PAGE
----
11.3.2 Kriging  302

11.3.3 A Note on Data Sample Size and Lag Distance Requirements  311

Exercises  312

12 SIMPLE LINEAR REGRESSION 315

12.1 Introduction and Overview  315

12.2 The Simple Linear Regression Model  316

12.2.1 The True or Population X–Y Relationship  317

12.2.2 The Estimated X–Y Relationship Based on a Data Sample  320

12.3 Basic Applications of Simple Linear Regression  324

12.3.1 Description and Graphical Review of the Data Sample for Regression  324

12.4 Verify Compliance with the Assumptions of Conventional Linear Regression  332

12.4.1 Assumptions of Linearity and Homoscedasticity  332

12.4.2 Assumption of Independence  334

12.4.3 Exogeneity Assumption, Normality of the Y Errors, and Absence of Outliers  337

12.5 Check the Regression Diagnostics for the Presence of Influential Data Points  339

12.6 Confidence Intervals for the Predicted Y Values  343

12.7 Regression for Left-Censored Data (Non-detects)  344

Exercises  349

13 DATA TRANSFORMATION VERSUS GENERALIZED LINEAR MODEL 351

13.1 Introduction and Overview  351

13.2 Data Transformation  352

13.2.1 General Approach for Data Transformations  355

13.2.2 The Ladder of Powers  357

13.2.3 The Bulging Rule and Data Transformations for Regression Analysis  359

13.2.4 Facilitating Data Transformations Using Box–Cox Methods  366

13.2.5 Back-Transformation Bias and Other Issues with Data Transformation  367

13.2.6 Transformation Bias Correction  371

13.3 The Generalized Linear Model (GLM) and Applications for Regression  374

13.3.1 Components of the Generalized Linear Model and Inherent Limitations  374

13.3.2 Estimation and Hypothesis Tests of Significance for GLM Parameters  376

13.3.3 Deviance, Null Deviance, Residual Deviance, and Goodness of Fit  377

13.3.4 Diagnostics for GLM  379

13.3.5 Procedural Steps for Regression with GLM in R  380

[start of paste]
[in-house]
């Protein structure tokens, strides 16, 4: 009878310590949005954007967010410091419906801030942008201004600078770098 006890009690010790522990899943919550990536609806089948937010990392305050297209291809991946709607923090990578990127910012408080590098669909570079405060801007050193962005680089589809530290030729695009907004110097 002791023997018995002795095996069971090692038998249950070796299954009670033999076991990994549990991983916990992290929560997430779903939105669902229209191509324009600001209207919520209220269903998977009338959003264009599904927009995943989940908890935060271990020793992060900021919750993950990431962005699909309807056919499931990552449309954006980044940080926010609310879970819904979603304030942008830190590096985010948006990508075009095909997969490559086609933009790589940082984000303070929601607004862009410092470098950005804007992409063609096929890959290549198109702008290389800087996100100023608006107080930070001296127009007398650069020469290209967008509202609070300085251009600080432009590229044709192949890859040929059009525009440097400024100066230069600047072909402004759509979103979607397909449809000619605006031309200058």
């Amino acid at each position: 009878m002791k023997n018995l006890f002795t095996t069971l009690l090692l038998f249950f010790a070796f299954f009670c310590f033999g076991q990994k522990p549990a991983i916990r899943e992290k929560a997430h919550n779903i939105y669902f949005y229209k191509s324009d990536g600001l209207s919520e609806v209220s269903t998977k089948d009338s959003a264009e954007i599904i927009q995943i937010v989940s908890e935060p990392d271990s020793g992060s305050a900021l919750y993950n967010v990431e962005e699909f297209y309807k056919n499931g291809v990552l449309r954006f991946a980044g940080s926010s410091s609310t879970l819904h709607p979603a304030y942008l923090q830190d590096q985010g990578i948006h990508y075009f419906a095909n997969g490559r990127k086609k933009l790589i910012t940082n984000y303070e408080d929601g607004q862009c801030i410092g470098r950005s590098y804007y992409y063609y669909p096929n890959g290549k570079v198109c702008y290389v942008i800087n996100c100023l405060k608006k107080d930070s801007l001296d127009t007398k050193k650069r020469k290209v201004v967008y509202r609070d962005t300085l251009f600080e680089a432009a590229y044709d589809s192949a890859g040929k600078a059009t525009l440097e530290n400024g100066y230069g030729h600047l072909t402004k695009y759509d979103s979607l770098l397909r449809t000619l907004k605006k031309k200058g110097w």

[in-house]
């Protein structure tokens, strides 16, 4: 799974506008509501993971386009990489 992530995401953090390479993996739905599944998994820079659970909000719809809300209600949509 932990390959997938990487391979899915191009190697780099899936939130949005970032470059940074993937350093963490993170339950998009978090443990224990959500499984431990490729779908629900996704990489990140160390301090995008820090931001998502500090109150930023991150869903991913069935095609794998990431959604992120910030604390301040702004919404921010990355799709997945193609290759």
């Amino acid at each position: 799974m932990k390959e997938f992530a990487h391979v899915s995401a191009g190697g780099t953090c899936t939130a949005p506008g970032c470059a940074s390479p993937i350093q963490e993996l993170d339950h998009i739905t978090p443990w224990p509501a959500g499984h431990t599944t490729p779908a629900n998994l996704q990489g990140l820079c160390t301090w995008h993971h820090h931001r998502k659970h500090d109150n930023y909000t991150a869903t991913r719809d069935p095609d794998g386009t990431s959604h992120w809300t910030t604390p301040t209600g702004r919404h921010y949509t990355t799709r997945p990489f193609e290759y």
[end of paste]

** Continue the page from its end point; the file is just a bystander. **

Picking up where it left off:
13.4 Extension of Data Transformation and Generalized Linear Model to Multiple Regression  385

13.4.1 Data Transformation for Multiple Regression  385

13.4.2 Generalized Linear Models for Multiple Regression  387

Exercises  387

14 ROBUST REGRESSION 391

14.1 Introduction and Overview  391

14.2 Kendall–Theil Robust Line  393

14.2.1 Computation of the Kendall–Theil Robust Line Regression  393

14.2.2 Test of Significance for the Kendall–Theil Robust Line  396

14.2.3 Bias Correction for Y Predictions by the Kendall–Theil Robust Line  397

14.3 Weighted Least Squares Regression  398

14.3.1 Procedure for Weighted Least Squares Regression for Known Variances of the Observations  399

14.4 Iteratively Reweighted Least Squares Regression  405

14.4.1 The Iteratively Reweighted Least Squares Procedure  409

14.5 Other Robust Regression Alternatives: Bounded Influence Methods  412

14.5.1 Least Absolute Deviation or Least Absolute Values  412

14.5.2 Quantile Regression  413

14.5.3 Least Median of Squares  413

14.5.4 Least Trimmed Squares  414

14.6 Robust Regression Methods for Multiple-Variable Data  416

Exercises  417

15 MULTIPLE LINEAR REGRESSION 419

15.1 Introduction and Overview  419

15.2 The Need for Multiple Regression  420

15.3 The Multiple Linear Regression (MLR) Model  421

15.4 The Estimated Multivariable X–Y Relationship Based on a Data Sample  422

15.5 Assumptions of Multiple Linear Regression  430

15.5.1 Linearity of the Relationship Between the Dependent and Explanatory Variables  431

15.5.2 Absence of Multicollinearity Among the Explanatory Variables  433

15.5.3 Homoscedasticity or Constancy of Variance of the Y Population Errors  439

15.5.4 Statistical Independence of the Y Population Errors  441

15.5.5 Exogeneity Assumption, Normality of the Y Errors, and Absence of Outliers  445

15.5.6 Absence of Variability or Errors in the Explanatory Variables  446

15.6 Hypothesis Tests for Reliability of the MLR Model  447

15.6.1 ANOVA F Test for Overall Significance of the Regression  447

15.6.2 Partial t and Partial F Tests for Individual Regression Coefficients  452

15.6.3 Complete and Reduced Models  452